Because the symptoms of pulmonary hypertension can look like symptoms of more common diseases (e.g., COPD, asthma, sleep apnea), the diagnosis of pulmonary hypertension can be challenging and is often delayed until the disease has progressed.
When suspecting pulmonary hypertension, the first step is getting an ultrasound of the heart, or echocardiogram, which can provide an estimate of the pressure in the lungs.
Only a procedure called a right heart catheterization (RHC) can directly measure blood pressure in the lungs and determine if pulmonary hypertension is present. Doctors use the pattern of numbers from the heart catheterization, along with the patient’s other testing, to determine whether the patient has pulmonary hypertension, and if so, what type. This helps determine the best course of therapy for each patient.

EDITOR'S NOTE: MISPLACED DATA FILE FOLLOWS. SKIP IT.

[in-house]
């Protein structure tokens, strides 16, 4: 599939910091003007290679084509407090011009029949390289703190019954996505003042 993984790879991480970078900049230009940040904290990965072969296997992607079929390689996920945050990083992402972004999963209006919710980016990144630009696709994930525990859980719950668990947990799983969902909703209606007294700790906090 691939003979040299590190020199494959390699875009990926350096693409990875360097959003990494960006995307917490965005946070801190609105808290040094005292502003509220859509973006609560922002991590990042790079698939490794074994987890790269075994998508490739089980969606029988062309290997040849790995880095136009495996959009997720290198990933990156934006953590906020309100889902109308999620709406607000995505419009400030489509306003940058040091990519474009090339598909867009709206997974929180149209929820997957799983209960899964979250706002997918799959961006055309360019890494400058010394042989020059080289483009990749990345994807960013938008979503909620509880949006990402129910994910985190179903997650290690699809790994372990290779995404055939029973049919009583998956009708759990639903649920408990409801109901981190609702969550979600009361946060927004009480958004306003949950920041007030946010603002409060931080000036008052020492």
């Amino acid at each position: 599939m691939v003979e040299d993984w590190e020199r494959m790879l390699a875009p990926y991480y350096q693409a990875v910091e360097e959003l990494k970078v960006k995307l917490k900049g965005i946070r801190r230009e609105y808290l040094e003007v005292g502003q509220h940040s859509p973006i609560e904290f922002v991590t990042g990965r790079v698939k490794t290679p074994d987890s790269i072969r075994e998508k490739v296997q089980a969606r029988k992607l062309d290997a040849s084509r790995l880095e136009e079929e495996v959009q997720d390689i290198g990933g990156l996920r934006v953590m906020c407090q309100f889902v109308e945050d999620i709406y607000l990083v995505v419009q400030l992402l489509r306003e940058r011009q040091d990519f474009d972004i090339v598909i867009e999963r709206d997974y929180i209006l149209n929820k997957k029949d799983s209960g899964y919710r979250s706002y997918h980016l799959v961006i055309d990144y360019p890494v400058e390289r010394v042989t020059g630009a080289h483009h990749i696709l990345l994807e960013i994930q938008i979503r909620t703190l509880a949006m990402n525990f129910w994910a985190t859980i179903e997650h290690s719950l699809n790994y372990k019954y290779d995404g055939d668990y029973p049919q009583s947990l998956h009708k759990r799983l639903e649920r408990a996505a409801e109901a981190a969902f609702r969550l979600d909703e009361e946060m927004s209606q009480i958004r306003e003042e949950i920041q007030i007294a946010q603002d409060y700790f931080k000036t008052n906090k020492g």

Other tests are performed to look for associated diseases, including blood tests, electrocardiogram (EKG), chest X-ray, pulmonary function tests and a test for chronic blood clots in the lung called a ventilation/perfusion scan (VQ scan). A six-minute walk time is typically performed to assess a person’s exercise capacity and need for oxygen therapy. It is also important for patients to have a sleep study or a nighttime oxygen test.
While the testing can be intensive, especially at the time of diagnosis, these data are essential to mapping out a personalized plan to help the patient with pulmonary hypertension live and breathe better.